- Kwok, P. S. H. (2011). Lun PMI ketang de xuesheng yuyan shiying [On the language adaptation among students in the Putonghua as a Medium of Instruc classroom]. Education Journal, 39(1–2), 117–138.Google Scholar
- Legislative Council. (2015). Legislative Council Panel on education using Putonghua as the medium of instruction for teaching the Chinese language subject in primary and secondary Schools in Hong Kong. LC paper no. CB(4)748/14-15(01).Google Scholar
- Lenneberg, E. H. (1967). Biological foundations of language. New York: Wiley.Google Scholar
- Loh, E. K. Y. (2015). Using drama in education to enhance Chinese language proficiency of non-Chinese speaking secondary school students. IB Journal of Teaching Practice, 2(2), 1–7.Google Scholar
- Loh, E. K. Y. (2016). Picture storybooks in teaching Chinese as a second language. CLCWeb: Comparative Literature and Culture, 18(2). https://doi.org/10.7771/1481-4374.2856.
- Loh, E. K. Y., & Tam, L. C. W. (2016). Struggling to thrive: The impact of Chinese language assessments on social mobility of Hong Kong ethnic minority youth. The Asia-Pacific Education Researcher: Special Issue—Language Policy Research in East Asia, 25(5–6), 763–770. https://doi.org/10.1007/s40299-016-0315-0.CrossRefGoogle Scholar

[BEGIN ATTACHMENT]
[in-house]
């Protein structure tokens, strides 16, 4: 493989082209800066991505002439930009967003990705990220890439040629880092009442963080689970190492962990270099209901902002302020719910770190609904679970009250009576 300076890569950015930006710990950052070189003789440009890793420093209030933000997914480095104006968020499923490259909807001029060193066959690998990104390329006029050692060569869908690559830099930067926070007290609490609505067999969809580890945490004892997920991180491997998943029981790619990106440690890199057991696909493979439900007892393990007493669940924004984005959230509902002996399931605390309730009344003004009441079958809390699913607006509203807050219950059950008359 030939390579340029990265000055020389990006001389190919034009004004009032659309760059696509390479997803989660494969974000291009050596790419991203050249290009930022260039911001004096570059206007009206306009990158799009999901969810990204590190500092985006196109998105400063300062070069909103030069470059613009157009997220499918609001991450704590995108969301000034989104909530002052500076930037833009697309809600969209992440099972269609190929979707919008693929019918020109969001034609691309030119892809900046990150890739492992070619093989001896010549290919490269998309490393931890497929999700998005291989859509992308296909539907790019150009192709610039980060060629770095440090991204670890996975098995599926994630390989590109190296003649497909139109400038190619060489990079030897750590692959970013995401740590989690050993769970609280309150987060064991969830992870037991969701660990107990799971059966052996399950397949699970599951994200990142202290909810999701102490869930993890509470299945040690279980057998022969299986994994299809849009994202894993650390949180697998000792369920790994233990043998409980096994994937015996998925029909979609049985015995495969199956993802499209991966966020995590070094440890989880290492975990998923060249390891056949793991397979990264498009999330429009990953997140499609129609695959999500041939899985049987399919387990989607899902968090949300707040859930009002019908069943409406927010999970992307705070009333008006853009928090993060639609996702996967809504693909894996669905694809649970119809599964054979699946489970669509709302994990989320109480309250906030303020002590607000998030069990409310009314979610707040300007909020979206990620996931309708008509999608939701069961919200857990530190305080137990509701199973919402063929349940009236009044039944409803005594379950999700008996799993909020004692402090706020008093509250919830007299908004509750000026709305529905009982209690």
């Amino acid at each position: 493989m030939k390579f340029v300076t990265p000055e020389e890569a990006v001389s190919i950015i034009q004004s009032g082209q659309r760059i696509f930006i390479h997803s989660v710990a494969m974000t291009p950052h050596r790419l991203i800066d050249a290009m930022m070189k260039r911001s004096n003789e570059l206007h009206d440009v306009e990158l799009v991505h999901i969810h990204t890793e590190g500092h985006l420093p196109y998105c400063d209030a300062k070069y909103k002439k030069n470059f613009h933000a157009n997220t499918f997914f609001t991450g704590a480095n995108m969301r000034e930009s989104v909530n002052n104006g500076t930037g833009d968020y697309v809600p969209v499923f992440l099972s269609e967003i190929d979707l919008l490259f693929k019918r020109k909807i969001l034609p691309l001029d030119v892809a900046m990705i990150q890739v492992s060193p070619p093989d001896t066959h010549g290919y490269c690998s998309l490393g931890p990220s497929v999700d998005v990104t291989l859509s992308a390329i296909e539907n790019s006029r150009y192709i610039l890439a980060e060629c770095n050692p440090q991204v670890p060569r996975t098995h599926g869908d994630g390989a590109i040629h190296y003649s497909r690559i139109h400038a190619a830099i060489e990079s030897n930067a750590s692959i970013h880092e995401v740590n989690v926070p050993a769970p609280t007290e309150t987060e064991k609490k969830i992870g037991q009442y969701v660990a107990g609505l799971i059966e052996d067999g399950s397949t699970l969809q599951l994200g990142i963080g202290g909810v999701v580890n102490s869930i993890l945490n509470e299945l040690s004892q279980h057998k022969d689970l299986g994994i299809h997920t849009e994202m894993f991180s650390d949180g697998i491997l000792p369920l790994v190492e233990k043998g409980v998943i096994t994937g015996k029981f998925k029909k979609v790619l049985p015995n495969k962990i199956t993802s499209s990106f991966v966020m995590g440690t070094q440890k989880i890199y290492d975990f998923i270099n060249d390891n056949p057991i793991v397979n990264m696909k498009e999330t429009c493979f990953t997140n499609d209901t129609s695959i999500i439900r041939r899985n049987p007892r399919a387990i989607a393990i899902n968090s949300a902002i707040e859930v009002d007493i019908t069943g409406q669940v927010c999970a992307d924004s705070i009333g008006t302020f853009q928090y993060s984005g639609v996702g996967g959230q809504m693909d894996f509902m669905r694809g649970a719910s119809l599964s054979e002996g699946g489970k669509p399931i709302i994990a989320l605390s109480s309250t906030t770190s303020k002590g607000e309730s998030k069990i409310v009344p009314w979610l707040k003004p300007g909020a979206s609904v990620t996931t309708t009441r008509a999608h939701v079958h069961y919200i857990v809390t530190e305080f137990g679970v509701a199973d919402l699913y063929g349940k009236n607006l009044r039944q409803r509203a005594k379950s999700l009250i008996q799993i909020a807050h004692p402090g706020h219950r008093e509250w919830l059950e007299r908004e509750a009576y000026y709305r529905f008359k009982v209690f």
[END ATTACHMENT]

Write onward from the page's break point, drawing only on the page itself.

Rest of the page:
- Loh, E. K. Y., Liao, X., & Leung, S. O. (in press). Acquisition of orthographic knowledge: Developmental difference among learners with Chinese as a second language (CSL). System. https://doi.org/10.1016/j.system.2018.03.018.
- Loh, E. K. Y., Mak, M. T. F., & Tam, L. C. W. (2015). The road to successful Chinese language learning: Effective strategies for teaching and learning Chinese characters. In I. Hill & M. S. K. Shum (Eds.), Infusing IB philosophy and pedagogy into Chinese language teaching (pp. 174–194). Suffolk: John Catt.Google Scholar
- Mathews, G., Lui, T. L., & Ma, K. W. (2008). Hong Kong, China: Learning to belong to a nation. London: Taylor & Francis.Google Scholar
- New London Group (1996). A pedagogy of multiliteracies: Designing social futures. Harvard Educational Reviews, 66, 60–92. https://doi.org/10.17763/haer.66.1.17370n67v22j160u.CrossRefGoogle Scholar